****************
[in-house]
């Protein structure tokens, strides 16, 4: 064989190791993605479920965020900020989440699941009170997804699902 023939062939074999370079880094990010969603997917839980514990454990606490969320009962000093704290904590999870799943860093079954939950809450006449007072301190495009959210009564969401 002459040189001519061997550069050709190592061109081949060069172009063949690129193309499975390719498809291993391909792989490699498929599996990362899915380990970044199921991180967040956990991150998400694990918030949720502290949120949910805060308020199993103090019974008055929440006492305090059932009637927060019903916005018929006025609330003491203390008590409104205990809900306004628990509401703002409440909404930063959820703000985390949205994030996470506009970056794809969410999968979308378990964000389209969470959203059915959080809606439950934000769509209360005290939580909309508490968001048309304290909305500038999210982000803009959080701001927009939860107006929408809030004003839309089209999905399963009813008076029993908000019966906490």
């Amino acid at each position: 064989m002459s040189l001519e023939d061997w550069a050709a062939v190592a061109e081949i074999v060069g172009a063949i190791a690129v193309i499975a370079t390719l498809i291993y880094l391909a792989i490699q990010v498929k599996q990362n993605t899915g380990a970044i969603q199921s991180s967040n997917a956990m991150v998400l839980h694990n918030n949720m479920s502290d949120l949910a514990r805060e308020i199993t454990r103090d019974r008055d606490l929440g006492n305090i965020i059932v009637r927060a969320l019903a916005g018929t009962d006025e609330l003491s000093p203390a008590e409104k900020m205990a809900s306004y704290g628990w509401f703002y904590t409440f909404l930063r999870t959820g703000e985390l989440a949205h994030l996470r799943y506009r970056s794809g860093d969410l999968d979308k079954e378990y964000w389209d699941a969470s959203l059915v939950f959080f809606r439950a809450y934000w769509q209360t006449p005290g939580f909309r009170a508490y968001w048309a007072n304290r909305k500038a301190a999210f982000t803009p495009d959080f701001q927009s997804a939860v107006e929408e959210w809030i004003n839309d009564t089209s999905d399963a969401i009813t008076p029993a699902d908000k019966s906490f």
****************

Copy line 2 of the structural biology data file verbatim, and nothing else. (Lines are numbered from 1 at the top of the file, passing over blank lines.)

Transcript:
């Protein structure tokens, strides 16, 4: 064989190791993605479920965020900020989440699941009170997804699902 023939062939074999370079880094990010969603997917839980514990454990606490969320009962000093704290904590999870799943860093079954939950809450006449007072301190495009959210009564969401 002459040189001519061997550069050709190592061109081949060069172009063949690129193309499975390719498809291993391909792989490699498929599996990362899915380990970044199921991180967040956990991150998400694990918030949720502290949120949910805060308020199993103090019974008055929440006492305090059932009637927060019903916005018929006025609330003491203390008590409104205990809900306004628990509401703002409440909404930063959820703000985390949205994030996470506009970056794809969410999968979308378990964000389209969470959203059915959080809606439950934000769509209360005290939580909309508490968001048309304290909305500038999210982000803009959080701001927009939860107006929408809030004003839309089209999905399963009813008076029993908000019966906490």